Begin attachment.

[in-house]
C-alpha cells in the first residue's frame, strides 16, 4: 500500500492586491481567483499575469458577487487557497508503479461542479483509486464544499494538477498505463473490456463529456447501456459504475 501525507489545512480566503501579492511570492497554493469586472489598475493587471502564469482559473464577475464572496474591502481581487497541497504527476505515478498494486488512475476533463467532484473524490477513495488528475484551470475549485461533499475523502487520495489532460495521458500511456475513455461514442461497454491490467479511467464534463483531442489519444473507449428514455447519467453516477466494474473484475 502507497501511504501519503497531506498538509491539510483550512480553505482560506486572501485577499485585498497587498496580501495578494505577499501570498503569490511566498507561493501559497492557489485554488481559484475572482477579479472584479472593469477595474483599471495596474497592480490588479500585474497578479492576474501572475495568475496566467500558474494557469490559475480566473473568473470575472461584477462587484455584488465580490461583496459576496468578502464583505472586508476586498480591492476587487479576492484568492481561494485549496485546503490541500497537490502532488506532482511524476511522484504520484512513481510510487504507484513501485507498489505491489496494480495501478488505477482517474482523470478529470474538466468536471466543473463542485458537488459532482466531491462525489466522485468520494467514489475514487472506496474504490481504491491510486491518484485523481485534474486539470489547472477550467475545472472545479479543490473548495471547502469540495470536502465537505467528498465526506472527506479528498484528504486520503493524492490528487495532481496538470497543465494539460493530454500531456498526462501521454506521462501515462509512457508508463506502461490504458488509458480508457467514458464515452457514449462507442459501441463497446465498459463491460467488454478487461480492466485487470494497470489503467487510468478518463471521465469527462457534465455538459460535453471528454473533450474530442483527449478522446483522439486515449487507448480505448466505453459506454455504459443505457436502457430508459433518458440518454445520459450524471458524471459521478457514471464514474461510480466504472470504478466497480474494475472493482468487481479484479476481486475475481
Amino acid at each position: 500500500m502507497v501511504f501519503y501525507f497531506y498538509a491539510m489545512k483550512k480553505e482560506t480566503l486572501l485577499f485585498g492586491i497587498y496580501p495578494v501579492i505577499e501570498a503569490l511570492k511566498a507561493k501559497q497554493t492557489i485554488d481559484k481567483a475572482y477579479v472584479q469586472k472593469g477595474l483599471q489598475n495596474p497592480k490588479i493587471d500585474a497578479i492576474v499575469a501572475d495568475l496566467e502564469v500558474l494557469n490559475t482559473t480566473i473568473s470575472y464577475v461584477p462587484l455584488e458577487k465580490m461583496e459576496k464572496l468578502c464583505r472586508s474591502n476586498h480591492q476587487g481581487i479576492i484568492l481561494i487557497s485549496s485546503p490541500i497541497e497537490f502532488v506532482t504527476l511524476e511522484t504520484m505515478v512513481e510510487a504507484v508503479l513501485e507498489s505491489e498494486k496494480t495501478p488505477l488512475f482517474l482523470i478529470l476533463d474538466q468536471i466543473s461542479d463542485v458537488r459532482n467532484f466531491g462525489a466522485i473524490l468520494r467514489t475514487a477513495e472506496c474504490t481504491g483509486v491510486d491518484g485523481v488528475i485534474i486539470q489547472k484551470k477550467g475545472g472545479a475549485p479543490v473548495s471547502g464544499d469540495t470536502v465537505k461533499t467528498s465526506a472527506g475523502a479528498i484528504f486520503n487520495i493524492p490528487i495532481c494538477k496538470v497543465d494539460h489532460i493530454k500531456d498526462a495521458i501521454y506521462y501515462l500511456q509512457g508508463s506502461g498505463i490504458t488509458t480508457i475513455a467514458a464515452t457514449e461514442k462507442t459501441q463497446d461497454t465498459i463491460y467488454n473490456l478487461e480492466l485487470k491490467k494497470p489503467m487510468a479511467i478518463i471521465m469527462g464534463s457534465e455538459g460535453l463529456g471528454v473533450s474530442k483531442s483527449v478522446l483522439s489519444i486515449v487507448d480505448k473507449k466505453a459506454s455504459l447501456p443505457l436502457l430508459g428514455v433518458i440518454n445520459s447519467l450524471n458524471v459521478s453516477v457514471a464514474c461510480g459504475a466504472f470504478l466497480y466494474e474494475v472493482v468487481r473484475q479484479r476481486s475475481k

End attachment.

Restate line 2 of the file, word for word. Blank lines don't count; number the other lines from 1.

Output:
C-alpha cells in the first residue's frame, strides 16, 4: 500500500492586491481567483499575469458577487487557497508503479461542479483509486464544499494538477498505463473490456463529456447501456459504475 501525507489545512480566503501579492511570492497554493469586472489598475493587471502564469482559473464577475464572496474591502481581487497541497504527476505515478498494486488512475476533463467532484473524490477513495488528475484551470475549485461533499475523502487520495489532460495521458500511456475513455461514442461497454491490467479511467464534463483531442489519444473507449428514455447519467453516477466494474473484475 502507497501511504501519503497531506498538509491539510483550512480553505482560506486572501485577499485585498497587498496580501495578494505577499501570498503569490511566498507561493501559497492557489485554488481559484475572482477579479472584479472593469477595474483599471495596474497592480490588479500585474497578479492576474501572475495568475496566467500558474494557469490559475480566473473568473470575472461584477462587484455584488465580490461583496459576496468578502464583505472586508476586498480591492476587487479576492484568492481561494485549496485546503490541500497537490502532488506532482511524476511522484504520484512513481510510487504507484513501485507498489505491489496494480495501478488505477482517474482523470478529470474538466468536471466543473463542485458537488459532482466531491462525489466522485468520494467514489475514487472506496474504490481504491491510486491518484485523481485534474486539470489547472477550467475545472472545479479543490473548495471547502469540495470536502465537505467528498465526506472527506479528498484528504486520503493524492490528487495532481496538470497543465494539460493530454500531456498526462501521454506521462501515462509512457508508463506502461490504458488509458480508457467514458464515452457514449462507442459501441463497446465498459463491460467488454478487461480492466485487470494497470489503467487510468478518463471521465469527462457534465455538459460535453471528454473533450474530442483527449478522446483522439486515449487507448480505448466505453459506454455504459443505457436502457430508459433518458440518454445520459450524471458524471459521478457514471464514474461510480466504472470504478466497480474494475472493482468487481479484479476481486475475481